Oh, the joys of homeowners associations. If you put 10 homeowners in a room, you’d probably get 12 opinions on the subject. HOA fees and restrictions , but some salient points to remember are:

 

If you live there, you’re in. The one condition of moving to an HOA-controlled neighborhood is that you join the HOA when you purchase your home. Yes, that means additional monthly costs, but it also means that your neighbors (and you) are expected to abide by certain rules, usually called the declaration of covenants, conditions and restrictions (CC&Rs). So remember …

 

HOAs’ power exist to protect property values. Because they have the authority to enforce the CC&Rs with fines and even liens on properties, HOAs virtually always serve to maintain and increase the property values of the homes within them. That authority can be a huge advantage to everyone involved, as long as the powers that be don’t act unilaterally or use their power to deepen petty disputes.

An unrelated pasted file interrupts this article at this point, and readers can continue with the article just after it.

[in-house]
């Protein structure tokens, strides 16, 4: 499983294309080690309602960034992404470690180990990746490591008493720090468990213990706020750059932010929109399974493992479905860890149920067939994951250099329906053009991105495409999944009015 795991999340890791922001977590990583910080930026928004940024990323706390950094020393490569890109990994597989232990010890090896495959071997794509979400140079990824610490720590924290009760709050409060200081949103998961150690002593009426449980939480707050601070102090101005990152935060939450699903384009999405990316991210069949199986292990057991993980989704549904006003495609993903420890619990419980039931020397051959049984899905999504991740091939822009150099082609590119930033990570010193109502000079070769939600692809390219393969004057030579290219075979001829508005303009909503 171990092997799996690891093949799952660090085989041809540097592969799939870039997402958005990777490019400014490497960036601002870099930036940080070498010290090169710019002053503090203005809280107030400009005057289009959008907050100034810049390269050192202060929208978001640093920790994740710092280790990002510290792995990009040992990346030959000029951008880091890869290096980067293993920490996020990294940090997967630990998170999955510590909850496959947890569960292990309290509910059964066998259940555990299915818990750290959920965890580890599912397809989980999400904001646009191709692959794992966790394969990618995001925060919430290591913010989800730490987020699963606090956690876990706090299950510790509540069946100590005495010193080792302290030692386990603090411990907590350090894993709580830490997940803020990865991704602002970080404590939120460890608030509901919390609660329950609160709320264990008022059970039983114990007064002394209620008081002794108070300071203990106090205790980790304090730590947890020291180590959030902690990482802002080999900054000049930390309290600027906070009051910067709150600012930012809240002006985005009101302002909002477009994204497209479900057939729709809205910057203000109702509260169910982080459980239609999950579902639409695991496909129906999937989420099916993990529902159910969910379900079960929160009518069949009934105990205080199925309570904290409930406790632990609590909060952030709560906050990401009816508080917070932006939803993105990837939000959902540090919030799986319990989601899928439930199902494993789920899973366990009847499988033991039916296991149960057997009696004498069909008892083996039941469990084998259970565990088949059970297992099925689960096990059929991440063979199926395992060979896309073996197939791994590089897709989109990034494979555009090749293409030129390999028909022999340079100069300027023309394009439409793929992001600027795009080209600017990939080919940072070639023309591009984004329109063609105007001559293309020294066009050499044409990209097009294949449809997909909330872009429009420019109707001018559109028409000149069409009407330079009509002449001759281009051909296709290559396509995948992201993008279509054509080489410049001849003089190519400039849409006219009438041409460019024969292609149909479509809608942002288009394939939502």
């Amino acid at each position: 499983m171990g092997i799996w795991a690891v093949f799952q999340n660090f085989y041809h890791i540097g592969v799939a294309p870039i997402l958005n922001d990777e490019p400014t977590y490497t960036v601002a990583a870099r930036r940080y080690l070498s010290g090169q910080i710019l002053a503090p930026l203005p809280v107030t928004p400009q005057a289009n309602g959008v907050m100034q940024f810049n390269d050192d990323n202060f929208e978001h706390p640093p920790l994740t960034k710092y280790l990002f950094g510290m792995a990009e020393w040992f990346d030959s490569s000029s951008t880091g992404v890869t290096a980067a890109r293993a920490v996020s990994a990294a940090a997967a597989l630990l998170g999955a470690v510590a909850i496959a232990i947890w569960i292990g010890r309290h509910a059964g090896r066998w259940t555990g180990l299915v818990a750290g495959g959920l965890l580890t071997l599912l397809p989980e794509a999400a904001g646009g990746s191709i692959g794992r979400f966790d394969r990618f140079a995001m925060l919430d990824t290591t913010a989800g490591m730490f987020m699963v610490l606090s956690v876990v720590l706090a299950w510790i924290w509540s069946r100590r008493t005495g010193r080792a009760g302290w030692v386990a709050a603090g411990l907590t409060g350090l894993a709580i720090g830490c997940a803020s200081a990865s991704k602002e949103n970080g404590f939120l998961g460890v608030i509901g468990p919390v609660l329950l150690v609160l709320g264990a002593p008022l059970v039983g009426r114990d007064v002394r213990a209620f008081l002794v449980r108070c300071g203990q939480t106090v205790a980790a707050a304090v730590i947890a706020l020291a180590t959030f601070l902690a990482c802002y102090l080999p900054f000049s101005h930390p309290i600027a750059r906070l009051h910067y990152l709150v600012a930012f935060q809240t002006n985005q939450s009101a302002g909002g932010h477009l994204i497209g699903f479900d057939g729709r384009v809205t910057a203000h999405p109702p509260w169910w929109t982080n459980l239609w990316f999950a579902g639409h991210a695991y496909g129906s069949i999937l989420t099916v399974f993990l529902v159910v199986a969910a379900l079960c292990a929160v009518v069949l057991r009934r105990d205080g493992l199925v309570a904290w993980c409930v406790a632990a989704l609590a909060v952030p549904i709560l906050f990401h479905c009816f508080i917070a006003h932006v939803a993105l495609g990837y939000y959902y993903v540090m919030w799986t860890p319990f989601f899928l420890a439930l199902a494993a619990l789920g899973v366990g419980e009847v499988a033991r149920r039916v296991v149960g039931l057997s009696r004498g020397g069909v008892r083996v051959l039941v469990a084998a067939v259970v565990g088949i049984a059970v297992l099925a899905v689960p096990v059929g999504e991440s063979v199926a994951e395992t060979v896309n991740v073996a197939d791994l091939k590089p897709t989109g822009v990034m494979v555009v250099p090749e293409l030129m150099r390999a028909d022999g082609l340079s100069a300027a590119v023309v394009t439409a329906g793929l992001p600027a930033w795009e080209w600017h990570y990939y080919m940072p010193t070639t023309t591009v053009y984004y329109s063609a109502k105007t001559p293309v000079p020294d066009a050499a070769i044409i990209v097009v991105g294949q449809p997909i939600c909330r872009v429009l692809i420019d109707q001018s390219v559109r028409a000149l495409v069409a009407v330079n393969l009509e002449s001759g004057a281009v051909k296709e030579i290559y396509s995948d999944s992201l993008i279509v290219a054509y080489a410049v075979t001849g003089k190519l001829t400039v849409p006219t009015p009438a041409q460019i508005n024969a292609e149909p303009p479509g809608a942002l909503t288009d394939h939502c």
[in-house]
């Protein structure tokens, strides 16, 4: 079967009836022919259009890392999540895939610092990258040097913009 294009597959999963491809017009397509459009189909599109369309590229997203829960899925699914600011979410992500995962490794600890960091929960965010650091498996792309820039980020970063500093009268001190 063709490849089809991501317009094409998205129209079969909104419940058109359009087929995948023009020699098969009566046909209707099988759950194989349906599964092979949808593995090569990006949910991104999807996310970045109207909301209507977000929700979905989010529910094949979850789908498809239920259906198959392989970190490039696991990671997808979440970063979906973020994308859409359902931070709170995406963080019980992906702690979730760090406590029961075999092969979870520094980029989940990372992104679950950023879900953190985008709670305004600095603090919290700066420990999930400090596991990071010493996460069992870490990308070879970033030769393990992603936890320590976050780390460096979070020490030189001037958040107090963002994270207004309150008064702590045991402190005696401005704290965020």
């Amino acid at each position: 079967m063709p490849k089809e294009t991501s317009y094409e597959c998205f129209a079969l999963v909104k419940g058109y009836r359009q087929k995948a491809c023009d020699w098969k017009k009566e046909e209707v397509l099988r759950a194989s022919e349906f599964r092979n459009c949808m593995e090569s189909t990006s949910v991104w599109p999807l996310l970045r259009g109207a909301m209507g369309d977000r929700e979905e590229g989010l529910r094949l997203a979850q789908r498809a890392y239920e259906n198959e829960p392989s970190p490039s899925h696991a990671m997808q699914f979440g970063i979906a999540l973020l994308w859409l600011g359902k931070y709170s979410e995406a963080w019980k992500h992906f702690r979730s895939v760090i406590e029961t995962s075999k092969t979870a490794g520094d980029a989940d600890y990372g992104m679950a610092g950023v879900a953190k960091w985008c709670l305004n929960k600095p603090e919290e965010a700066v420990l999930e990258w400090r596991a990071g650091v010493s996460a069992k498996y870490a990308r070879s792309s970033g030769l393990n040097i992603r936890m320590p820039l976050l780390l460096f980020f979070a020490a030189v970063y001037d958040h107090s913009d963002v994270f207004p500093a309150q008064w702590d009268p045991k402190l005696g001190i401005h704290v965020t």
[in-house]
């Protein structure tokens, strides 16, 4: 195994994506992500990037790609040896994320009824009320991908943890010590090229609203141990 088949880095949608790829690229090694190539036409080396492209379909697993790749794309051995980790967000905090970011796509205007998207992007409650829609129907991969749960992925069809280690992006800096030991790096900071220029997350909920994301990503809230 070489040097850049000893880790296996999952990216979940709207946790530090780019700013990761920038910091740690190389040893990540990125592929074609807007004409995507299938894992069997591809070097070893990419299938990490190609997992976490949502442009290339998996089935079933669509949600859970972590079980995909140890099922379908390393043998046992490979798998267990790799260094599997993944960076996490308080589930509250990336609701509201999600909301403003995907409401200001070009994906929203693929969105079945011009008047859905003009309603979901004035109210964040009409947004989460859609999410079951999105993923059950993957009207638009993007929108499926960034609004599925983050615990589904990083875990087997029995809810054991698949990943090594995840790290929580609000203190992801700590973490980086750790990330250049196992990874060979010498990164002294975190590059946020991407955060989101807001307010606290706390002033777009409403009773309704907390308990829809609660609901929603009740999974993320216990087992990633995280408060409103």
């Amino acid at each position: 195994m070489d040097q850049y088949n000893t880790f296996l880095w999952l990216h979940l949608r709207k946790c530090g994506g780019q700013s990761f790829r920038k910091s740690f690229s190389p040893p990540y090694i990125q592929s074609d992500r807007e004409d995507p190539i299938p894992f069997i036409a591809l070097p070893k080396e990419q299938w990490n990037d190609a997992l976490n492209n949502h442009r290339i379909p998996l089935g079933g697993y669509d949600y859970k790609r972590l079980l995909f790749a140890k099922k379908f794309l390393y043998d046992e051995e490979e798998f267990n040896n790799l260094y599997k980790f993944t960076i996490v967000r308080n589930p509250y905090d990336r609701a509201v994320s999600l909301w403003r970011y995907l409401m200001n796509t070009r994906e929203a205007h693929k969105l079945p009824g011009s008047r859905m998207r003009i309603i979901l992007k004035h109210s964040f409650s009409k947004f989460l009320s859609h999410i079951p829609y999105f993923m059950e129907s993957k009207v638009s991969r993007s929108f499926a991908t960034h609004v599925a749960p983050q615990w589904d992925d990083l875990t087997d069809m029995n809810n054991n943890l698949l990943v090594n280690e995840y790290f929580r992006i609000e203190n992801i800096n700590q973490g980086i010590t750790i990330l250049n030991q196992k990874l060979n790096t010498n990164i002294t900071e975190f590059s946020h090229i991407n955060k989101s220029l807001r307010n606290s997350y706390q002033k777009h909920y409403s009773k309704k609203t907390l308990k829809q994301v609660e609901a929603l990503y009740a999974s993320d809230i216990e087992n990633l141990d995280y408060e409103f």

You have a say. Don’t like the rules or the fees imposed by your HOA? Join the board of directors (or governors), or at least get to know the people who already have. Simply showing up to meetings can do wonders for your frustration level, your sense of connection to your community, and heck, even your likability. Remember, that list of rules isn’t written in stone–it was written and is being enforce by your neighbors. Use that to your advantage, even before problems arise.

 

Community pride. HOAs may seem like a burden to some people (and some are), but they represent a platform for neighbors to join together for a common cause–making their community a better and better place to live.